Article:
5 thoughts on “Third Graders Using Kindles”

  1. I know why I am opposed to this: I exhort my children to read books to reduce their “screen time”. Kindles just extend it.

  2. Glad it’s not just me. I know I sound old, but…why does everything have to be electronic? Why can’t kids enjoy the simple pleasure of holding an actual book in their hands? I wonder if the kids are really getting more out of what they’re reading, or if they’re simply enjoying the bells and whistles.

    Also, are the kids taking these things home? What happens when they begin malfunctioning, or they forget them? Most teachers have extra copies of paperback books lying around, but probably not extra Kindles.

  3. Kindles aren’t books, but they are libraries you can hold in your hand.

    I hope the school has looked in to downloading some of the free titles available from Amazon as well as the titles they paid for.

    If introducing technology in to the equation can get more children reading more books, I’m all for it.

    It will be interesting to see how well the device survives in the hands of 3rd graders. I still treat the one I got as a gift ‘gently’. Maybe they’ll prove more rugged than they appear.

    My personal reluctance to pay for Kindle books comes from a couple of issues Amazon can’t change by itself:
    1) Publishers requirement for Digital Rights Management meaning that if Amazon drops the Kindle I will need to pay again for the same book. (So I’m expanding my exposure Shakespeare, Adam Smith, and the early philosophers for free. And, I’m looking in to some of the periodicals – since I recycle those in a week anyway.)
    2) Technological changes – how many of us have bought the same music on LP, cassette tape, CD, digital?
    3) Lack of a single e-book standard – leading to device and seller lock-in.

    I do have concerns about the current Kindle as the solution. Several schools recently reached consent agreements about how they used Kindles being a violation of ADA. (Fairly good discussion at http://www.mobileread.com/forums/showthread.php?t=69673 – though some of the commentators there reacted without reading the decision.) Visually impaired students can benefit from some of the text to speech capability, but the incomplete implementation leads to needs for accommodations for those students.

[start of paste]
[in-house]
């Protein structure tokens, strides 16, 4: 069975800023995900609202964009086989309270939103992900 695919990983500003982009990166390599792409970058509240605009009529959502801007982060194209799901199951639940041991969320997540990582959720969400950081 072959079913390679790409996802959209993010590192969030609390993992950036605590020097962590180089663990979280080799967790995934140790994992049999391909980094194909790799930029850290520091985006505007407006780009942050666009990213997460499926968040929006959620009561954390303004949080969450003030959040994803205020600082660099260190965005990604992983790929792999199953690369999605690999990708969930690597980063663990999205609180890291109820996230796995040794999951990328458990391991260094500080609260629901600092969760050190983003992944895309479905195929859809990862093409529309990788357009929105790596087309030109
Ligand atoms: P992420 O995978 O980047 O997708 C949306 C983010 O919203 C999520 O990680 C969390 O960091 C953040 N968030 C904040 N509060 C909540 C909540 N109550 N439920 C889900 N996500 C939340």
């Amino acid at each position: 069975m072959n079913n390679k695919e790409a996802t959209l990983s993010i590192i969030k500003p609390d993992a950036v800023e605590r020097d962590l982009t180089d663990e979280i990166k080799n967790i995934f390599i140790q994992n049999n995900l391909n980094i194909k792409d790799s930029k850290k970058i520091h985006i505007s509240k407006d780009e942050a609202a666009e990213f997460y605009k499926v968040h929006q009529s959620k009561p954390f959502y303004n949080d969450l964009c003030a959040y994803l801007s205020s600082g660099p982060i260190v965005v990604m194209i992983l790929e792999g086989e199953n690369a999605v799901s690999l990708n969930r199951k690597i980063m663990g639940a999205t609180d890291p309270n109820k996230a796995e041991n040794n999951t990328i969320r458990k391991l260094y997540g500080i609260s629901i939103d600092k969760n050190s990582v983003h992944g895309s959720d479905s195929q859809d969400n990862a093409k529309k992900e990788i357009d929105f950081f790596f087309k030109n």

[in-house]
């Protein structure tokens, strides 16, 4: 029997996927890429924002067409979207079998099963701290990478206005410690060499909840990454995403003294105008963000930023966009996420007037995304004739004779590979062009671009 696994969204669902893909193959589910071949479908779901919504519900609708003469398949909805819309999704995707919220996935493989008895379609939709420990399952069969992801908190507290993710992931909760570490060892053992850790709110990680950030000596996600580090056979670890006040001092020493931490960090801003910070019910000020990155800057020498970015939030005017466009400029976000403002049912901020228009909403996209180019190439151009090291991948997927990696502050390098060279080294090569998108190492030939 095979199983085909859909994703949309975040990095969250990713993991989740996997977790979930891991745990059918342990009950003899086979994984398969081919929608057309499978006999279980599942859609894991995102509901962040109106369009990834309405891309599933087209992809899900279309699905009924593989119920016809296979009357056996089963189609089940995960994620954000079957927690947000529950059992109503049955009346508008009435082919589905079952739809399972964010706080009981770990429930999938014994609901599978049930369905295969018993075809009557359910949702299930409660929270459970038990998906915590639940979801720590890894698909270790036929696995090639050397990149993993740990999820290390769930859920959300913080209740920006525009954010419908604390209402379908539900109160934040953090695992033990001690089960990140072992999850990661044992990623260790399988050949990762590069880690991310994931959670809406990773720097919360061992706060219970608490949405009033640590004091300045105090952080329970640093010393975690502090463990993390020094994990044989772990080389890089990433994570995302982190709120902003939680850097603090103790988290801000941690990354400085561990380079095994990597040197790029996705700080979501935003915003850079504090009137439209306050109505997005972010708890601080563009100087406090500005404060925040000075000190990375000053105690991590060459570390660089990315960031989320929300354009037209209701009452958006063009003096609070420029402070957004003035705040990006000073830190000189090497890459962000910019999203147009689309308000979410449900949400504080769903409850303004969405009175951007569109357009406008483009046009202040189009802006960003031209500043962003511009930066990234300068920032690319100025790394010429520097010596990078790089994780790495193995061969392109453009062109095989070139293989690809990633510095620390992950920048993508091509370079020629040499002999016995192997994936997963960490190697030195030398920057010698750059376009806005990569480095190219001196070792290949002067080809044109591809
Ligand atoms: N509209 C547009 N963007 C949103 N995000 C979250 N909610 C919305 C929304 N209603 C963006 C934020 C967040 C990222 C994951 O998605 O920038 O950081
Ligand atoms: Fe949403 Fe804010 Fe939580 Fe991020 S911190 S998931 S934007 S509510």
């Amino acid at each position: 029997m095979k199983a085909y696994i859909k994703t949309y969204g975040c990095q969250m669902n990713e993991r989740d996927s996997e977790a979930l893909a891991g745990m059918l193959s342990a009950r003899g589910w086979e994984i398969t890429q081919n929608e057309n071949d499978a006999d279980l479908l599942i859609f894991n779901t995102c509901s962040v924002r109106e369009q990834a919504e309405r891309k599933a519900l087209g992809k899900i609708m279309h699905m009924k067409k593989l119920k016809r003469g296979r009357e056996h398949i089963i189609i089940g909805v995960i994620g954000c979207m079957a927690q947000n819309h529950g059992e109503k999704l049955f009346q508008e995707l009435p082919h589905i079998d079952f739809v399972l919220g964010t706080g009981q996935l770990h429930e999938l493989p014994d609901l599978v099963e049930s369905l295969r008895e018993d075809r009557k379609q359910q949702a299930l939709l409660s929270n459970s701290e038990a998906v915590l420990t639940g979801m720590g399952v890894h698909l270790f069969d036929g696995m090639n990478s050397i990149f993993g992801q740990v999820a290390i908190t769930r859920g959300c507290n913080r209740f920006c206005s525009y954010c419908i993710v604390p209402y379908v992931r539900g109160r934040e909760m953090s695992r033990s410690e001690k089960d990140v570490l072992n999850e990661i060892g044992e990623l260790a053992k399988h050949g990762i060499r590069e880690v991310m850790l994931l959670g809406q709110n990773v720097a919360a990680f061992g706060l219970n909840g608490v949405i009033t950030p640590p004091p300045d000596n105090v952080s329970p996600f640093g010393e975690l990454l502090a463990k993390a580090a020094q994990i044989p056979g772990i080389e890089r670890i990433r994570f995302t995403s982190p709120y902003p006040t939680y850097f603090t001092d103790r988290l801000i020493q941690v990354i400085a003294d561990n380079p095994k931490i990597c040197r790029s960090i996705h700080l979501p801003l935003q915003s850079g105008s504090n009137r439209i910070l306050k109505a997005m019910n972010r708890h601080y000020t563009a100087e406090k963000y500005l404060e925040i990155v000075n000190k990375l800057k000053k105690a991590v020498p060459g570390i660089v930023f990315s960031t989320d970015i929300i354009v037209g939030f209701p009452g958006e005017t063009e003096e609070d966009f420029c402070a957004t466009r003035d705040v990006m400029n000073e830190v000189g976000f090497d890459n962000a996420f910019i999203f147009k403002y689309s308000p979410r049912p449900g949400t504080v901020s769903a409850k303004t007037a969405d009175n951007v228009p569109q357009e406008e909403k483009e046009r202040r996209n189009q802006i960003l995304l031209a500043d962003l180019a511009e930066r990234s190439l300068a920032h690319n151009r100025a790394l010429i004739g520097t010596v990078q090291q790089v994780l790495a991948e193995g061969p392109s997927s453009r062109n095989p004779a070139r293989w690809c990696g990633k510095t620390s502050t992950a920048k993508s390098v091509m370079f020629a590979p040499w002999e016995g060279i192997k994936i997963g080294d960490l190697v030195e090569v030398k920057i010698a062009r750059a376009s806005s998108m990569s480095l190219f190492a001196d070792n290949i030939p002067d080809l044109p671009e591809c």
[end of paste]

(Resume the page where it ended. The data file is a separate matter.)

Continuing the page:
Anyone know – are there no visually impaired students in Burnley-Moran, or what accommodations are being made?

  4. I can sleep easily tonight knowing that it’s not just me. Each one of those gadgets cost $259. A leather book cover costs $29.99 and a two-year extended warranty costs $65.00. What a wonderful way of making education more expensive.
    From the DP article linked to above:

    Reading on the Kindle will get students to read books independently, but it is also all-inclusive and boosts their reading and critical thinking skills regardless of reading level, said Deanna Isley, who teaches reading to all of the school’s third-graders and decided to apply for a grant to do the project.
    “It sort of levels the playing field,” she said.

    Since it has a Text-to-Speech feature, it will help the students read “independently.” It me a while to understand that means “without the teacher’s help.” Maybe she can be replaced with a low-cost aide to offset the cost of the machine. How it’s supposed to help with the students’ critical thinking skills is still beyond my imagination but it sounds good. At first I thought the school system had secured a grant for the project, but the “grant” actually wasn’t one, it was the local school system’s money. The used to say that getting rid of the annual book fees would “level the playing field.” Then they said giving primary level students free books to take home was “leveling the playing field.” All of this I can see. These things can be said to equalize access. How reading books using a Kindle “level the playing field” is something I’m going to have to spend time to figure out. But, then again, it sounds good.

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